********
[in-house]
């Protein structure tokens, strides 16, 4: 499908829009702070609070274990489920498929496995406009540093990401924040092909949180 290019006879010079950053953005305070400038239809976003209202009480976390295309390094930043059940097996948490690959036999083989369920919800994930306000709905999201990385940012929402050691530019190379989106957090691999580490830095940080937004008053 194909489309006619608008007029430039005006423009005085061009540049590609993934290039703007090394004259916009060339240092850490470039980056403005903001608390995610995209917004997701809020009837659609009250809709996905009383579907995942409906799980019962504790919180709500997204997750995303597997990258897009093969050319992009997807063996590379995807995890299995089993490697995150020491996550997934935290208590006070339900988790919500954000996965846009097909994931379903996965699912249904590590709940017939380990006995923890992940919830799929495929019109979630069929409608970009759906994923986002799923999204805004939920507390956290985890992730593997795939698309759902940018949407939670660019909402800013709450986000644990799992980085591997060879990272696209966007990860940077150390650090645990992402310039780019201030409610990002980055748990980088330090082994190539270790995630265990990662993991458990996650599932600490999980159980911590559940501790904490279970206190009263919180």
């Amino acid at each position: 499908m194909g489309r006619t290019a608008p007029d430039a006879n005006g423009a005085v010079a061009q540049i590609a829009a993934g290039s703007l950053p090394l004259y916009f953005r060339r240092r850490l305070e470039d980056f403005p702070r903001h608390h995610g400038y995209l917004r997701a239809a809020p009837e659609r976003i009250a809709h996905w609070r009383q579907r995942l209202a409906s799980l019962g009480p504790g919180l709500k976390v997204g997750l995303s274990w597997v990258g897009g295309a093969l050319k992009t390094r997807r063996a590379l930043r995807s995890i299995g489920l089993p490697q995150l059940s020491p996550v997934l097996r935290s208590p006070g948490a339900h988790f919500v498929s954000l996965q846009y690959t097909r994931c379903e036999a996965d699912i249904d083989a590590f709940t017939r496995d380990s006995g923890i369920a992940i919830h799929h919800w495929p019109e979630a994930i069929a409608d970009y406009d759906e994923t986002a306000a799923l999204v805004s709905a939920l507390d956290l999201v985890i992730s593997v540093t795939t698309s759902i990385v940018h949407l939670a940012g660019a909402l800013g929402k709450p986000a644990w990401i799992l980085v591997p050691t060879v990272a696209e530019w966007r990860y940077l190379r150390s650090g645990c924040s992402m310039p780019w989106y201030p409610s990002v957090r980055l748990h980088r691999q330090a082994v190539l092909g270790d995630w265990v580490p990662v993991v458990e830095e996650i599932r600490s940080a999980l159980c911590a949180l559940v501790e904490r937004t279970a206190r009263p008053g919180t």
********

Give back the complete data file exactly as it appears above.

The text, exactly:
[in-house]
């Protein structure tokens, strides 16, 4: 499908829009702070609070274990489920498929496995406009540093990401924040092909949180 290019006879010079950053953005305070400038239809976003209202009480976390295309390094930043059940097996948490690959036999083989369920919800994930306000709905999201990385940012929402050691530019190379989106957090691999580490830095940080937004008053 194909489309006619608008007029430039005006423009005085061009540049590609993934290039703007090394004259916009060339240092850490470039980056403005903001608390995610995209917004997701809020009837659609009250809709996905009383579907995942409906799980019962504790919180709500997204997750995303597997990258897009093969050319992009997807063996590379995807995890299995089993490697995150020491996550997934935290208590006070339900988790919500954000996965846009097909994931379903996965699912249904590590709940017939380990006995923890992940919830799929495929019109979630069929409608970009759906994923986002799923999204805004939920507390956290985890992730593997795939698309759902940018949407939670660019909402800013709450986000644990799992980085591997060879990272696209966007990860940077150390650090645990992402310039780019201030409610990002980055748990980088330090082994190539270790995630265990990662993991458990996650599932600490999980159980911590559940501790904490279970206190009263919180």
């Amino acid at each position: 499908m194909g489309r006619t290019a608008p007029d430039a006879n005006g423009a005085v010079a061009q540049i590609a829009a993934g290039s703007l950053p090394l004259y916009f953005r060339r240092r850490l305070e470039d980056f403005p702070r903001h608390h995610g400038y995209l917004r997701a239809a809020p009837e659609r976003i009250a809709h996905w609070r009383q579907r995942l209202a409906s799980l019962g009480p504790g919180l709500k976390v997204g997750l995303s274990w597997v990258g897009g295309a093969l050319k992009t390094r997807r063996a590379l930043r995807s995890i299995g489920l089993p490697q995150l059940s020491p996550v997934l097996r935290s208590p006070g948490a339900h988790f919500v498929s954000l996965q846009y690959t097909r994931c379903e036999a996965d699912i249904d083989a590590f709940t017939r496995d380990s006995g923890i369920a992940i919830h799929h919800w495929p019109e979630a994930i069929a409608d970009y406009d759906e994923t986002a306000a799923l999204v805004s709905a939920l507390d956290l999201v985890i992730s593997v540093t795939t698309s759902i990385v940018h949407l939670a940012g660019a909402l800013g929402k709450p986000a644990w990401i799992l980085v591997p050691t060879v990272a696209e530019w966007r990860y940077l190379r150390s650090g645990c924040s992402m310039p780019w989106y201030p409610s990002v957090r980055l748990h980088r691999q330090a082994v190539l092909g270790d995630w265990v580490p990662v993991v458990e830095e996650i599932r600490s940080a999980l159980c911590a949180l559940v501790e904490r937004t279970a206190r009263p008053g919180t």